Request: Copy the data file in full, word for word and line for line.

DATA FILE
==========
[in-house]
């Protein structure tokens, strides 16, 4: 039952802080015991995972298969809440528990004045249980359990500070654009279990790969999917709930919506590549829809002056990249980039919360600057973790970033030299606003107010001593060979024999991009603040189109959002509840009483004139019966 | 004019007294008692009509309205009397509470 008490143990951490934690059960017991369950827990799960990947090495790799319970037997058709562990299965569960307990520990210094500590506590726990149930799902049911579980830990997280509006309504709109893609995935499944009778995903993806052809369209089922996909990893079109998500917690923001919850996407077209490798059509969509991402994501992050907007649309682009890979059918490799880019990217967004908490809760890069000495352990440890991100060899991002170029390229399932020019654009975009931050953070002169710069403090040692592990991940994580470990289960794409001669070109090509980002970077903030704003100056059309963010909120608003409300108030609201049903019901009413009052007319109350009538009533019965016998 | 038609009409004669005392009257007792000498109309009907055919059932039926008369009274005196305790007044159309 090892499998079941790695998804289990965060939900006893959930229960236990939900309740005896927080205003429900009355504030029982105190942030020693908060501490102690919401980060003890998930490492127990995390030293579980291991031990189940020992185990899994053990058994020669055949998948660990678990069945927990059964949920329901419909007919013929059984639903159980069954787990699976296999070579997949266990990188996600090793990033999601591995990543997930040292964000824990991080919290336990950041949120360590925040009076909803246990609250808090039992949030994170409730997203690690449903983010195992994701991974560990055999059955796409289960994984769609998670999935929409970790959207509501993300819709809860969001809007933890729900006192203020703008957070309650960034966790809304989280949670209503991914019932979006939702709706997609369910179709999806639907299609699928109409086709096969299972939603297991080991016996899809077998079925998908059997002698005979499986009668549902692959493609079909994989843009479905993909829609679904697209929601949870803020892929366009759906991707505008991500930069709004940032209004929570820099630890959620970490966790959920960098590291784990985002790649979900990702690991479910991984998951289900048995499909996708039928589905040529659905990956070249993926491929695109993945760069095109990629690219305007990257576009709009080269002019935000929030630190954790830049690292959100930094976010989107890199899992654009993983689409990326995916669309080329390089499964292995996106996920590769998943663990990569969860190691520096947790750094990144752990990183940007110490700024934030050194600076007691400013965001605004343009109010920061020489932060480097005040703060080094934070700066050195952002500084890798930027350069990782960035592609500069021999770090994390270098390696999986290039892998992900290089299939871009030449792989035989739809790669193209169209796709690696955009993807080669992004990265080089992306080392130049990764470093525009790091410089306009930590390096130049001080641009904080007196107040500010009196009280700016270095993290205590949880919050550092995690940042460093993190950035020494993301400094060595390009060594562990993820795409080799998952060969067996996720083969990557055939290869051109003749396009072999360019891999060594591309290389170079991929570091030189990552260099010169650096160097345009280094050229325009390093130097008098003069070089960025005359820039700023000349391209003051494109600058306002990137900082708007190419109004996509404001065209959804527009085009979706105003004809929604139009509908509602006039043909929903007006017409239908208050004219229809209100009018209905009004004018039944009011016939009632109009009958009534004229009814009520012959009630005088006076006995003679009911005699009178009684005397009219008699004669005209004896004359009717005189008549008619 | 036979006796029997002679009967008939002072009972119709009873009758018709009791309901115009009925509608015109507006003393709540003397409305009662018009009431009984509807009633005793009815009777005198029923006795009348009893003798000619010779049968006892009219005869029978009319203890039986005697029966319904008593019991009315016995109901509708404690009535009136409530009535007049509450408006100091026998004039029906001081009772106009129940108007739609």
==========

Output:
[in-house]
């Protein structure tokens, strides 16, 4: 039952802080015991995972298969809440528990004045249980359990500070654009279990790969999917709930919506590549829809002056990249980039919360600057973790970033030299606003107010001593060979024999991009603040189109959002509840009483004139019966 | 004019007294008692009509309205009397509470 008490143990951490934690059960017991369950827990799960990947090495790799319970037997058709562990299965569960307990520990210094500590506590726990149930799902049911579980830990997280509006309504709109893609995935499944009778995903993806052809369209089922996909990893079109998500917690923001919850996407077209490798059509969509991402994501992050907007649309682009890979059918490799880019990217967004908490809760890069000495352990440890991100060899991002170029390229399932020019654009975009931050953070002169710069403090040692592990991940994580470990289960794409001669070109090509980002970077903030704003100056059309963010909120608003409300108030609201049903019901009413009052007319109350009538009533019965016998 | 038609009409004669005392009257007792000498109309009907055919059932039926008369009274005196305790007044159309 090892499998079941790695998804289990965060939900006893959930229960236990939900309740005896927080205003429900009355504030029982105190942030020693908060501490102690919401980060003890998930490492127990995390030293579980291991031990189940020992185990899994053990058994020669055949998948660990678990069945927990059964949920329901419909007919013929059984639903159980069954787990699976296999070579997949266990990188996600090793990033999601591995990543997930040292964000824990991080919290336990950041949120360590925040009076909803246990609250808090039992949030994170409730997203690690449903983010195992994701991974560990055999059955796409289960994984769609998670999935929409970790959207509501993300819709809860969001809007933890729900006192203020703008957070309650960034966790809304989280949670209503991914019932979006939702709706997609369910179709999806639907299609699928109409086709096969299972939603297991080991016996899809077998079925998908059997002698005979499986009668549902692959493609079909994989843009479905993909829609679904697209929601949870803020892929366009759906991707505008991500930069709004940032209004929570820099630890959620970490966790959920960098590291784990985002790649979900990702690991479910991984998951289900048995499909996708039928589905040529659905990956070249993926491929695109993945760069095109990629690219305007990257576009709009080269002019935000929030630190954790830049690292959100930094976010989107890199899992654009993983689409990326995916669309080329390089499964292995996106996920590769998943663990990569969860190691520096947790750094990144752990990183940007110490700024934030050194600076007691400013965001605004343009109010920061020489932060480097005040703060080094934070700066050195952002500084890798930027350069990782960035592609500069021999770090994390270098390696999986290039892998992900290089299939871009030449792989035989739809790669193209169209796709690696955009993807080669992004990265080089992306080392130049990764470093525009790091410089306009930590390096130049001080641009904080007196107040500010009196009280700016270095993290205590949880919050550092995690940042460093993190950035020494993301400094060595390009060594562990993820795409080799998952060969067996996720083969990557055939290869051109003749396009072999360019891999060594591309290389170079991929570091030189990552260099010169650096160097345009280094050229325009390093130097008098003069070089960025005359820039700023000349391209003051494109600058306002990137900082708007190419109004996509404001065209959804527009085009979706105003004809929604139009509908509602006039043909929903007006017409239908208050004219229809209100009018209905009004004018039944009011016939009632109009009958009534004229009814009520012959009630005088006076006995003679009911005699009178009684005397009219008699004669005209004896004359009717005189008549008619 | 036979006796029997002679009967008939002072009972119709009873009758018709009791309901115009009925509608015109507006003393709540003397409305009662018009009431009984509807009633005793009815009777005198029923006795009348009893003798000619010779049968006892009219005869029978009319203890039986005697029966319904008593019991009315016995109901509708404690009535009136409530009535007049509450408006100091026998004039029906001081009772106009129940108007739609």